From Comcast SportsNetINDIANAPOLIS (AP) -- Andrew Luck has joined the shaved squad, too.Nearly three dozen players on the Indianapolis Colts have shaved their heads in a show of support for head coach Chuck Pagano, who is undergoing treatment for a form of leukemia.Luck became a new member of the no-hair club Wednesday morning. Players and coaches were not available for comment because they were headed to Jacksonville, but a team spokesman confirmed that Luck will indeed look quite different when he takes off his helmet Thursday night."Buzzed heads and orange locks in honor of Chuck," team owner Jim Irsay tweeted. He also included a link to a photo showing many of the players who had gotten buzzed.Indianapolis (5-3) has gone to great lengths to give their ailing coach encouragement.Reggie Wayne wore orange gloves against Green Bay, the ribbon color used to raise awareness for leukemia. Nameplates above player's lockers at the team complex now include orange stickers with Pagano's initials in the middle of Indy's trademark horseshoe. They sent Pagano a game ball after their surprising win over the Packers on Oct. 4. Irsay has placed signs reading (hash)Chuckstrong in each end zone of Lucas Oil Stadium, and the team has been trying to raise money to support leukemia research.The newest addition to the agenda came late Tuesday when the team said Wayne, Luck and interim coach Bruce Arians would participate in a fundraiser at Dunaway's, a local restaurant, on Nov. 16. They will sign autographs and take photos with fans to help benefit The Leukemia & Lymphoma Society.So when Pagano showed up in the Colts' locker room Sunday without his grayish hair or trademark goatee, player director of engagement David Thornton decided to bring in a barber following Tuesday's practice.The idea was an immediate hit -- and seems to be growing larger by the day.About two dozen players, including kicker Adam Vinatieri, defensive end Cory Redding, Pro Bowl safety Antoine Bethea and punter Pat McAfee, left the team headquarters Tuesday night with no hair. It's a new look for McAfee, who had a ponytail until last fall when he cut it off and donated the hair to Locks of Love, a cancer charity."We haven't been together long... But we're in this together," McAfee wrote in a Twitter message.On Wednesday morning, more players joined the contingent, including Luck, the No. 1 overall draft pick and this week's AFC offensive player of the week.At this rate, all of the Colts could have a whole team without hair playing Thursday night at the Jaguars. Arians, one of Pagano's close friends and a prostate cancer survivor, doesn't have any hair, either, though he's donned that look all season.Pagano was diagnosed with leukemia on Sept. 26 and remained hospitalized for treatment until Oct. 21. He watched the next two Colts games from his home before doctors allowed him to attend Sunday's victory over Miami. Pagano watched the 23-20 victory from the coaches' box and spoke with his team before and after the game."I've got circumstances. You guys understand it, I understand it," Pagano said in an emotional postgame speech. "It's already beat. It's already beat. My vision that I'm living is to see two more daughters get married, dance at their weddings and then lift the Lombardi Trophy several times. I'm dancing at two more weddings and we're hoisting that trophy together, men. Congratulations, I love all of you."On Monday, Pagano's physician, Dr. Larry Cripe of the Indiana University Simon Cancer Center, said Pagano was in "complete remission." Cripe said Pagano is still scheduled to have two more rounds of chemotherapy. The second round starts this week and will last four to six weeks, Cripe said.Arians has said the Colts hope to have Pagano back on the sideline Dec. 30, Indy's regular season finale against Houston.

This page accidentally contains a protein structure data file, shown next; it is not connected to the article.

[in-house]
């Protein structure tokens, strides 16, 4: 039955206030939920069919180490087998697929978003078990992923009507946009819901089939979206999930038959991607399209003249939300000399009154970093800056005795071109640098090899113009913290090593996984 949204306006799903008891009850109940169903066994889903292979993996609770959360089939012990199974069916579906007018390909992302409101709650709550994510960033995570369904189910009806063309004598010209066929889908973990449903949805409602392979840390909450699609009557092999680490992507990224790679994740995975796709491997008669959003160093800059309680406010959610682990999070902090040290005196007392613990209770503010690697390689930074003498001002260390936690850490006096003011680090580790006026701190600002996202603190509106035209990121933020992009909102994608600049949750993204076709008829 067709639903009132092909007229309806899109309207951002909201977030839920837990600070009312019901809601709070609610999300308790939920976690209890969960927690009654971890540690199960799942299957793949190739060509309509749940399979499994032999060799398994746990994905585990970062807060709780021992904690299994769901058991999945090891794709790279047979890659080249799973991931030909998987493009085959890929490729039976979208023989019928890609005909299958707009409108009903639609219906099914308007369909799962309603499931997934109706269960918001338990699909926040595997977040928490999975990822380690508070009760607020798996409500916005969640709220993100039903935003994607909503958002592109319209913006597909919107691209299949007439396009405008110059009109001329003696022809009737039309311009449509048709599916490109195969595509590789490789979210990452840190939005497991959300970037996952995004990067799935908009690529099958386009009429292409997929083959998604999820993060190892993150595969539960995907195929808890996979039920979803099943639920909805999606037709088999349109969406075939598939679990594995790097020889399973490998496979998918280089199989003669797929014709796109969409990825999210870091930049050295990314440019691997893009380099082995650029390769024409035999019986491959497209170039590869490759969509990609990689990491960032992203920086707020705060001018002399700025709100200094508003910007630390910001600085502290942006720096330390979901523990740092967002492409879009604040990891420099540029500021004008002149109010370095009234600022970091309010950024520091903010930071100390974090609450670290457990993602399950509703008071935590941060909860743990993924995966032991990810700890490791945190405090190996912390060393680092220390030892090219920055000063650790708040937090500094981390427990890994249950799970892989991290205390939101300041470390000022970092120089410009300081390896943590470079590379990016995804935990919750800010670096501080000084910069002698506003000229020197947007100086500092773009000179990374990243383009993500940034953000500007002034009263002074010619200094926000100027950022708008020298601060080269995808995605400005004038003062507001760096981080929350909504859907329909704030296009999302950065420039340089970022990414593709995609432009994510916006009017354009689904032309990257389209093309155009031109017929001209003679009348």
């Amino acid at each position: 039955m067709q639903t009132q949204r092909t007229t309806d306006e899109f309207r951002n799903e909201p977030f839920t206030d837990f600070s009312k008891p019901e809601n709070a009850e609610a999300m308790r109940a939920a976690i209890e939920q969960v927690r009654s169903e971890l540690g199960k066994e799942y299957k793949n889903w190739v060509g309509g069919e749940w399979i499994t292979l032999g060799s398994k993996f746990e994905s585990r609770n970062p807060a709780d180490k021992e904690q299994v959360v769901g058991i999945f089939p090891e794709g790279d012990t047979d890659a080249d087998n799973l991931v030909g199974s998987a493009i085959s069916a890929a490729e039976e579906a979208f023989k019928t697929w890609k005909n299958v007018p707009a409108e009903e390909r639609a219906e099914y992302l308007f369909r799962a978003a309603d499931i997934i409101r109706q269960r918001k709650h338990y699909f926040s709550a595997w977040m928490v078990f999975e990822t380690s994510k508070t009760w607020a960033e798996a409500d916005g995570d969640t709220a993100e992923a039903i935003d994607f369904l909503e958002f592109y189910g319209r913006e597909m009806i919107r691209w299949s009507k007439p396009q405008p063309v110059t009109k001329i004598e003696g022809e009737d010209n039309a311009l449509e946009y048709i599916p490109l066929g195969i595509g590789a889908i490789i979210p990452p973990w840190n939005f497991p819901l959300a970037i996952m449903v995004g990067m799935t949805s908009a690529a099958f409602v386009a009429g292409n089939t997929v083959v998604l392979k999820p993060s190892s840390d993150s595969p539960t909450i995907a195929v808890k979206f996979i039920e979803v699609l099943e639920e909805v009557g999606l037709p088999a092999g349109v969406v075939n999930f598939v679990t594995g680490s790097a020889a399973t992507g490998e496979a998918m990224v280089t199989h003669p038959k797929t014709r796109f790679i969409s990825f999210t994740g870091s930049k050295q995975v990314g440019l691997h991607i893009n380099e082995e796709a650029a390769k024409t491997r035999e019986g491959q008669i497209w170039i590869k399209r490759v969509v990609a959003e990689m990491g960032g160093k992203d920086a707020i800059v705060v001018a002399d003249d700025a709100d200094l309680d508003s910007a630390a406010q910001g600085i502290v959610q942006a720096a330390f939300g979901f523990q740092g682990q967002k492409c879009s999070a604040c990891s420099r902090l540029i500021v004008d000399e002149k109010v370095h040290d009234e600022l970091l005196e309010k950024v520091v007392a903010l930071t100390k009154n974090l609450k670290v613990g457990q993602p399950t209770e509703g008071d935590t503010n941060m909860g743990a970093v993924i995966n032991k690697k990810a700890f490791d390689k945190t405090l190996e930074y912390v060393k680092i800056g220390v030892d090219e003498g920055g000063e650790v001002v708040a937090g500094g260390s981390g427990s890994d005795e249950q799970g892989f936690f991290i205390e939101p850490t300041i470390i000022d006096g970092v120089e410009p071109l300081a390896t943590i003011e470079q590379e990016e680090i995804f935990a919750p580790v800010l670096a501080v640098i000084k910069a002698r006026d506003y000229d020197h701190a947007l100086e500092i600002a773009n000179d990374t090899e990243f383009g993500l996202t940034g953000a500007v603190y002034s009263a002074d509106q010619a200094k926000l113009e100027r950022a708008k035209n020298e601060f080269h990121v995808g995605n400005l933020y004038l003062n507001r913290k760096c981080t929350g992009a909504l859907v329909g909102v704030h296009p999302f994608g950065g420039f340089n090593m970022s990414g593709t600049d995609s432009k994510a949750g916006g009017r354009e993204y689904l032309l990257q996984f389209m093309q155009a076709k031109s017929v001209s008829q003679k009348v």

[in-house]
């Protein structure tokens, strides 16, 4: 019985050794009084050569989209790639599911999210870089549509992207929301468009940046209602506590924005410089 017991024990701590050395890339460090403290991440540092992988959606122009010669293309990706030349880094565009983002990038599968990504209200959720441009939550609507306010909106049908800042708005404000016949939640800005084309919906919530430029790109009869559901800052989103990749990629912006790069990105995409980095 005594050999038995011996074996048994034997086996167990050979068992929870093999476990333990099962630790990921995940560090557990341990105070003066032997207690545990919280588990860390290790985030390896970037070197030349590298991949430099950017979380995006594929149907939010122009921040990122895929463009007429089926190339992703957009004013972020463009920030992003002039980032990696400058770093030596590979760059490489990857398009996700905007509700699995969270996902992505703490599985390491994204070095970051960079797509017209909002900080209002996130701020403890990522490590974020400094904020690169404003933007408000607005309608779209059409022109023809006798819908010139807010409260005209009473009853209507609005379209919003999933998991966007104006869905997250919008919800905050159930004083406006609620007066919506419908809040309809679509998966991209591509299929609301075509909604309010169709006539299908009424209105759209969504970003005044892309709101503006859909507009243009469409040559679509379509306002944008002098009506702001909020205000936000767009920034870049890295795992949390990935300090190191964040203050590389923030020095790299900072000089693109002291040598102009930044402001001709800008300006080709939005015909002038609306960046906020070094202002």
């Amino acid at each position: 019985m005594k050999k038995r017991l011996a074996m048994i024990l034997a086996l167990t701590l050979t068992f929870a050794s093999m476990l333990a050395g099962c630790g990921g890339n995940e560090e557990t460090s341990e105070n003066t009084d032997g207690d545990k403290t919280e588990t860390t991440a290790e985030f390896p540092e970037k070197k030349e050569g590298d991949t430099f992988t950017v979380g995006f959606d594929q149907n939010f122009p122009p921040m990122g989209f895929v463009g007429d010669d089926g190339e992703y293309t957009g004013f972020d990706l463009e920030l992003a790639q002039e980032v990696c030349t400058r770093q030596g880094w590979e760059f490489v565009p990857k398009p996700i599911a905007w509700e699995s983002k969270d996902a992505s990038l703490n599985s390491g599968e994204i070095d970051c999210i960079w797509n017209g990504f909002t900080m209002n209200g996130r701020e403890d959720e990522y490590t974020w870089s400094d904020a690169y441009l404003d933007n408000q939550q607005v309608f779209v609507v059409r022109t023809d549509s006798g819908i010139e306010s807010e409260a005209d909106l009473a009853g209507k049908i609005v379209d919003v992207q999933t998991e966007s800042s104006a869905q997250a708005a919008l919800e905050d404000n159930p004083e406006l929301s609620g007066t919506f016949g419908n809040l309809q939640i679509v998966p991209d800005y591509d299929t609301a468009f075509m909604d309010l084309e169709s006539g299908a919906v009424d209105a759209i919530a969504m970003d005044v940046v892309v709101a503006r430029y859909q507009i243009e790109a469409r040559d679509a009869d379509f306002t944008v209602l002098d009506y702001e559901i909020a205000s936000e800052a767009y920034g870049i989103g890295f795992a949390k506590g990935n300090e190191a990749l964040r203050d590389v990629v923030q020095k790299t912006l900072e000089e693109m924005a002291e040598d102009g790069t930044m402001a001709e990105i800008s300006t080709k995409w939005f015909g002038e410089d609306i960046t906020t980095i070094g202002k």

Chris Sale brings with him to Boston some attitude. He also brings a measure of defiance and, perhaps, a little bit of crazy.